Dog breed DNA tests can be ordered from many different companies and the reliability of the results may hinge on how many different dog breeds the companies have in their DNA database. For example, one company that charges $59.99 for their DNA test claims it can identify 63 breeds while another company can identify 225 breeds for $150.
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The higher end testing methods involve a blood sample drawn by a veterinarian while the lower end involve a skin cell swab taken from inside the dog's cheek. The samples are mailed in for laboratory analysis and results are generally returned within a few weeks.
The more mixed the breed however, the less likely the results will be accurate. Nathan Sutter, Ph.D. and assistant professor of medical genetics at Cornell University says, "if a dog is mixed breed and comes from a great many breeds, each with just a small contribution to the total, then the breed test may be unable to identify most or all of the breeds contributing to the dog,” reports WebMD.
The main reason that dog owners decide to invest in a dog breed DNA test is curiosity. Their dog may have been the focus of many a discussion about why it has a curly tail, white spots on the paws, a black tongue, or seasonal shedding patterns. With DNA technology just money away, owners can seek and find answers to those questions.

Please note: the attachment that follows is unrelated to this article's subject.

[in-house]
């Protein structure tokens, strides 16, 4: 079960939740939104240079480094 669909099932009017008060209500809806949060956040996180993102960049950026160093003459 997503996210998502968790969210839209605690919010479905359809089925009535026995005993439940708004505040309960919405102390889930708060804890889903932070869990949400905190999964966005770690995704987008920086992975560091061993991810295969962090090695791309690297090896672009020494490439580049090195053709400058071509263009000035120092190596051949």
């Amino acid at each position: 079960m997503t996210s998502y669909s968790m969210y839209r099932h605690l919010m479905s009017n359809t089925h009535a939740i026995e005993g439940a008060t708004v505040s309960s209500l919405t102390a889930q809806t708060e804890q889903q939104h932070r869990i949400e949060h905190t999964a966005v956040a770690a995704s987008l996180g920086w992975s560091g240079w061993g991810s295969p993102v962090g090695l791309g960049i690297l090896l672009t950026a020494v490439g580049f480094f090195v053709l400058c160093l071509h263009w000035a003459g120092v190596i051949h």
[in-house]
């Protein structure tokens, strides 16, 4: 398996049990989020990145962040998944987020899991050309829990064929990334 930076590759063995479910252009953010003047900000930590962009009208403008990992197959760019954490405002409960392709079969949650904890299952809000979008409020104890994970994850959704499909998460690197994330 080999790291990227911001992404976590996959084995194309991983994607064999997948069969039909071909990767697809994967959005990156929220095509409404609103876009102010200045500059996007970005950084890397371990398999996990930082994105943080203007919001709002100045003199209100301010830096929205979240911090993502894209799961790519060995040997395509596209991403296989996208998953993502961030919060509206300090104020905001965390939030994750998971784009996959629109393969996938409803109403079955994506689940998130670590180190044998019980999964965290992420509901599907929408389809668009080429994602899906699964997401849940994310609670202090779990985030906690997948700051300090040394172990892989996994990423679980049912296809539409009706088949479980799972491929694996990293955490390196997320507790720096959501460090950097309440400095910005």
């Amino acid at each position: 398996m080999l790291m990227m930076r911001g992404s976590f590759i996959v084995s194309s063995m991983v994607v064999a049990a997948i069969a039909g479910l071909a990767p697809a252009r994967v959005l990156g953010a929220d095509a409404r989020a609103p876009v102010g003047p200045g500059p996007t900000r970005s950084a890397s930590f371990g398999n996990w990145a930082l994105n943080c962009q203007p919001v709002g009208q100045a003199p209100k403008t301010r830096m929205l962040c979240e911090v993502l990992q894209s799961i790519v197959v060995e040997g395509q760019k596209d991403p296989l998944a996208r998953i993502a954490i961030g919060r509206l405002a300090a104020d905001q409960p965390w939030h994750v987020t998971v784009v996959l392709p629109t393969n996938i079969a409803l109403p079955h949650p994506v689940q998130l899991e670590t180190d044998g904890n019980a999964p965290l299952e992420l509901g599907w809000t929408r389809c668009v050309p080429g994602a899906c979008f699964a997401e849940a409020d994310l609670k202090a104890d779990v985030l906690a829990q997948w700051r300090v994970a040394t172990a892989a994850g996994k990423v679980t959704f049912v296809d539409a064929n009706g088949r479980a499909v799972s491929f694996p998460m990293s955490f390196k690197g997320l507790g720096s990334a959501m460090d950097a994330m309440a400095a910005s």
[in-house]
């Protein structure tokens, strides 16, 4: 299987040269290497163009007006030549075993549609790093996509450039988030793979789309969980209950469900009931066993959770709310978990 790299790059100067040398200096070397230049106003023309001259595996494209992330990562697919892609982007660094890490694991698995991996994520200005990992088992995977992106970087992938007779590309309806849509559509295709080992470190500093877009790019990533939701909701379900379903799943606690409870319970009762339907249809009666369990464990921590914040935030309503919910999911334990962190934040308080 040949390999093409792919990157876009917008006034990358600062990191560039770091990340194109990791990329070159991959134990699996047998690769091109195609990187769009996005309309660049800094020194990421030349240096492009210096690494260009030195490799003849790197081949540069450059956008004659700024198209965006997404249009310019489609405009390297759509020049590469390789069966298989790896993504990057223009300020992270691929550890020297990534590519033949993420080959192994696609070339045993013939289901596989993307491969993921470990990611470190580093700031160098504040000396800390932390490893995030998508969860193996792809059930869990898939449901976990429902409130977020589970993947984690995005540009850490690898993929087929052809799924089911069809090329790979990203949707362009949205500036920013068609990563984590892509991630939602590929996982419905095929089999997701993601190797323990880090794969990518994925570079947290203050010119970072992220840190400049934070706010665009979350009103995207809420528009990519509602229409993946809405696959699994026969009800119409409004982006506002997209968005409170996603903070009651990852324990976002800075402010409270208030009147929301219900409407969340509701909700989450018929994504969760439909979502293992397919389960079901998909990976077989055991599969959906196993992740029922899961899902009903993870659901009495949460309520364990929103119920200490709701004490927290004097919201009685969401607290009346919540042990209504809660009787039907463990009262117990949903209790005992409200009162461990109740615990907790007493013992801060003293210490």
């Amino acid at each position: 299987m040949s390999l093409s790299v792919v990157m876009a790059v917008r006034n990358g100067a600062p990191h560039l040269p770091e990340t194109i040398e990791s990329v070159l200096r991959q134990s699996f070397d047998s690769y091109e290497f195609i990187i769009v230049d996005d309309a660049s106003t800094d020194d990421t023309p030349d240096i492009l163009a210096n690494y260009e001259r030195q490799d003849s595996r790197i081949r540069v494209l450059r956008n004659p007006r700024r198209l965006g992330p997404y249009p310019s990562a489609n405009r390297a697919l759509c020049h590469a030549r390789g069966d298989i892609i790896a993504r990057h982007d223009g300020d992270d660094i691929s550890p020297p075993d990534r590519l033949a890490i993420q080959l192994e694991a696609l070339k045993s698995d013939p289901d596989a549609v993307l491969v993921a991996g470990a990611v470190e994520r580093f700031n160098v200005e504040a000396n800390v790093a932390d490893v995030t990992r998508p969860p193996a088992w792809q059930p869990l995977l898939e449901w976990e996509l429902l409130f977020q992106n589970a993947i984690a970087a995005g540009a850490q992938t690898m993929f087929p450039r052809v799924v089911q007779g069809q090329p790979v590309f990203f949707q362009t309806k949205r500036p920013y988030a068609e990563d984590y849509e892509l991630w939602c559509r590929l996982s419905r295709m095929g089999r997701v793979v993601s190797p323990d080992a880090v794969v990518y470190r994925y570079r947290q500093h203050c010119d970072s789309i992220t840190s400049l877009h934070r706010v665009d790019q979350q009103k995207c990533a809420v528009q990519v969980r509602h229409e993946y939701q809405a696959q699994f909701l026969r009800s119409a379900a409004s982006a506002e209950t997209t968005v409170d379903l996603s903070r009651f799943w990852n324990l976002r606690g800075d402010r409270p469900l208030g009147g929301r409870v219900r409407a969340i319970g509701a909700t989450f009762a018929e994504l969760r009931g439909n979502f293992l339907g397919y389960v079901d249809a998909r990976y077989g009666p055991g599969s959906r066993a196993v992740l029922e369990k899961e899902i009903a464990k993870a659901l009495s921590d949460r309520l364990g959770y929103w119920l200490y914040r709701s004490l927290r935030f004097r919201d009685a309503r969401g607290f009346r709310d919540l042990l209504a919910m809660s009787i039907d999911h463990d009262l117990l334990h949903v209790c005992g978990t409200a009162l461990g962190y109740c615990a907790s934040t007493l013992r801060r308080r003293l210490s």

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There are other benefits to dog breed DNA testing beyond simply knowing the heritage of a family pet. For example, some breeds, such as boxer dogs, are more susceptible to specific health conditions. All Boxer Info reports that for the boxer breed, cancer is their primary health concern. Knowing that boxer is part of a mixed breed dog's DNA can alert owners to keep an eye out for early warning signs of cancer.
Dog breed DNA testing can also alert owners that their dog may have certain behavioral characteristics and nutritional needs. For example, terriers are very energetic, hounds are independent thinkers, and German shepherds are highly intelligent and protective. In addition, larger dog breeds like shepherds, mastiffs, and great Danes are more prone to arthritis and thus exercise and proper nutrition are critical to maintaining their joint health.
It is interesting to note that most dog breed DNA tests do not detect the presence of coyote or wolf in dogs. This is because the DNA databases are compiled of known domesticated dog breeds. However, the Veterinary Genetics Lab at UC Davis can attempt to make this determination using a coyote-hybrid test. In addition, test manufacturers are often asked if they can identify pit bull DNA. This is not possible because pit bulls are not a breed, but instead are mixes of many different dogs.
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